Ol Jogi Wildlife Conservancy Trip Report
Ol Jogi is an uber-exclusive 58,000 acre reserve in Northern Laikipia that we feel would be perfect for your high-end clientele looking for luxurious privacy. With spectacular scenery, a great conservation platform (100% of income from guest stays goes directly to conservation), amazing wildlife (Big Five, and also 15% of the world's remaining Grevy’s zebra, more than 10% of the remaining reticulated giraffe, and more than 50 of the 700 remaining eastern black rhinos), varied activities, and gorgeous accommodations for private parties of 4 to 22 guests, it’s one of the most exclusive experiences in Africa ...
Here is Brooke's in-depth trip report from our time there in December.
Johann & Brooke
Arriving in Kenya:
While Kenya’s Jomo Kenyatta International Airport has now been rebuilt from the accidental fire a few years ago, the only airline operating out of the new terminal is Kenya Airways, and so our Swiss Air flight disembarked and the standard shuttle bus drove us to passport control. Between our pre-arrival e-visa and requested VIP Meet & Greet, it was no more than 20 minutes between de-boarding the airplane and stepping into our transfer vehicle. And at that time in the evening, ten minutes later we were passing the entrance to The Emakoko (great safari lodge option for a Nairobi overnight) and arrived at our hotel soon after.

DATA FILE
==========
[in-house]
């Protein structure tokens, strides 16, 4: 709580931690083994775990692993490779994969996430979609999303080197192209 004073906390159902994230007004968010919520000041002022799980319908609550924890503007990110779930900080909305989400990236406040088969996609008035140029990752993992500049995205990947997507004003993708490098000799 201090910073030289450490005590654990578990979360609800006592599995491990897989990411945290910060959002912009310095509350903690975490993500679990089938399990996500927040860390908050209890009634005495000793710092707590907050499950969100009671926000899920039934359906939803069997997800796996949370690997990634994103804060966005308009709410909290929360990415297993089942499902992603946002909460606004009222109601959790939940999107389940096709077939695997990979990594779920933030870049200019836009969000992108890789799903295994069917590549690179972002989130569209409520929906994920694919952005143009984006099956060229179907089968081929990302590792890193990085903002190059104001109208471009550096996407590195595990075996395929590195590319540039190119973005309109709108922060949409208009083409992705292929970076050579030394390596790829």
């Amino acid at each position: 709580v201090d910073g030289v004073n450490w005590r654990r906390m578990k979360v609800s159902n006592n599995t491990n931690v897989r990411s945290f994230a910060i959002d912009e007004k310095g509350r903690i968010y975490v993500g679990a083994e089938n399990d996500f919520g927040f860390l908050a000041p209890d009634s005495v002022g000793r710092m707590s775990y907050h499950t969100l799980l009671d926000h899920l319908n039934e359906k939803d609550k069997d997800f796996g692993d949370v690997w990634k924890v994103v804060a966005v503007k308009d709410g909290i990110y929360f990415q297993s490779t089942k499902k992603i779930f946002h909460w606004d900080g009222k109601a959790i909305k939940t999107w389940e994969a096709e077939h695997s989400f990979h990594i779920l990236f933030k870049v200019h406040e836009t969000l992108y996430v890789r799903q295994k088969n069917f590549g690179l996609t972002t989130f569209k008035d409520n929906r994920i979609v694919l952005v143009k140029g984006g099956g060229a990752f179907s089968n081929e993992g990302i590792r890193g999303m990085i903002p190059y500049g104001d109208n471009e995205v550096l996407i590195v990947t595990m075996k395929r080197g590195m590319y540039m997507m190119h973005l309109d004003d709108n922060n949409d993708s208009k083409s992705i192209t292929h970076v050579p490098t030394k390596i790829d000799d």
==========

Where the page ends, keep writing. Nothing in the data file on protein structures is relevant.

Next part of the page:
If guests arrive early morning on any of the overnight flights, they can even skip Nairobi and charter directly to Ol Jogi, arriving in time for breakfast!
Our private charter took off from Wilson in the morning. The 45-minute flight took us low over the rolling green hills and patchwork farmland of Kenya before landing among the beautiful rock kopjies that so define the landscape of Ol Jogi. We had driven in our open-sided LandCruiser no more than ten minutes before coming across a setting so unique we stopped for photos and video – a family of elephants congregating on a rock formation, slurping up the water that had pooled together. When they moved, their unimaginably soft steps barely gave away the magnitude of their size.
Moments later we arrived at Ol Jogi’s Main House, which would be our central social space for the next week.
A Week of Wonder at Ol Jogi:
While captivated by the beautiful home, decorated with decades worth of family collectables, we were instantly drawn onto the expansive verandah that offered sweeping views to the foothills of Mt. Kenya. The water hole directly in front of us was more active than expected considering the hot noon day sun, but with that much activity, Jamie, the head wildlife conservation manager at Ol Jogi since 2007, couldn’t resist leading us through the underground tunnel from the Main House to the subterranean hide at the water hole. Soon we were eye-level to the hooves of Grevy’s zebra, reticulated giraffe, gerenuk, oryx, and impala while they bent their necks to the ground to lick up salt or sip away.